Healing the wounds of war
How a German network is funding the reconstruction of cultural treasures and offering people new prospects.
Wars and conflicts care nothing about cultural heritage that is thousands of years old. Many historical sites have been destroyed in recent years, above all in the Middle East. Quick action and efficient organisation are needed to prevent our cultural heritage from being lost for ever. German instititions are making an important contribution to cultural preservation and funding the reconstruction of destroyed sites.
ArcHerNet pools competencies
Getting in touch with potential supporters is not always easy, however. “The way cultural and higher education institutions present themselves is not regulated by any ministry in Germany”, explains Margarete van Ess, who works for the German Archaeological Institut (DAI), “so it is sometimes complicated because nobody abroad knows exactly who to contact.” To address the problem, Germany’s Federal Foreign Office teamed up with 18 founding members in 2016 to create a network of experts, the Archaeological Heritage Network (ArcHerNet). The platform makes it easier to coordinate regional and international projects. “We can communicate with one another more quickly, establishing who will do what, where and when”, says van Ess, who runs projects in Lebanon and Iraq.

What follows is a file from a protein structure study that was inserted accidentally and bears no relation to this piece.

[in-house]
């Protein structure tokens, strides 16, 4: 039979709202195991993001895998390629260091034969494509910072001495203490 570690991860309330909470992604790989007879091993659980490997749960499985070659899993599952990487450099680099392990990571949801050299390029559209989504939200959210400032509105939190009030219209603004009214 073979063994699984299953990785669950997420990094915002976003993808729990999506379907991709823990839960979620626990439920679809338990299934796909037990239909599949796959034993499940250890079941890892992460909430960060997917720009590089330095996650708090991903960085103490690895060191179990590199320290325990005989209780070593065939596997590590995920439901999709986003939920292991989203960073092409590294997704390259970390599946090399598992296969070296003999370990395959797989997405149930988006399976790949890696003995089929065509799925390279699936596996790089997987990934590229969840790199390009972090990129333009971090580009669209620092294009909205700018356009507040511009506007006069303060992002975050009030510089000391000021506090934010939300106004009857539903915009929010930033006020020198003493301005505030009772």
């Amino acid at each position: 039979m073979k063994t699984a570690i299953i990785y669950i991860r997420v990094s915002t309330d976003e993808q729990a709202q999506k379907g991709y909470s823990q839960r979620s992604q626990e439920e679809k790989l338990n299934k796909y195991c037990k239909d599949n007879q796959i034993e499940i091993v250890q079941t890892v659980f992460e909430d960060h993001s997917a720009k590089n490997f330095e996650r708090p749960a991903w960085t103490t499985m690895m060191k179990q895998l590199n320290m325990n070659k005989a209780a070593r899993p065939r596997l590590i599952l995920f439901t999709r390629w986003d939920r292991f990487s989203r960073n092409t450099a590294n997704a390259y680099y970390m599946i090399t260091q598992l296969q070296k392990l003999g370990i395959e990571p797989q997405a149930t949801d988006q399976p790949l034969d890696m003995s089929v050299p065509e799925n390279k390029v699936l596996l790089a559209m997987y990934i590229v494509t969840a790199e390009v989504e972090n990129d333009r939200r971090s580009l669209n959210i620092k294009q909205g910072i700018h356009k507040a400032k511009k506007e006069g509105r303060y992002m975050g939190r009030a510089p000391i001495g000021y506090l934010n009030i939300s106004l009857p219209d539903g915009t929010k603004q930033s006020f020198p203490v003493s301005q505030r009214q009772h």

Funding reconstruction and creating jobs
ArcHerNet members can develop and implement projects within the network themselves. Funding comes courtesy of the Federal Foreign Office and the Gerda Henkel Foundation. On the largest project, “Stunde Null – A Future after the Crisis”, the DAI is working closely with the other members of ArcHerNet and the Directorate-General for Culture and Communication at the Federal Foreign Office. The project combines training and continuing education of conservationists, urban planners, architects and archaeologists, and the protection of cultural assets in the Arab world. “Stunde Null” is aimed particularly at Syrian refugees and state employees in those of Syria’s neighbouring countries that are particularly affected by the refugee crisis.
“The idea of ‘Stunde Null’ is for us to support the local institutions in countries in crisis”, says van Ess. “We provide further training for archaeologists, architects and, above all, skilled tradespeople so as to support reconstruction once conflicts end.” Training of refugees is linked to job offers so as to boost the local economy in the host countries. “In this context we cooperate closely with the relevant authorities in the countries concerned”, stresses the archaeologist.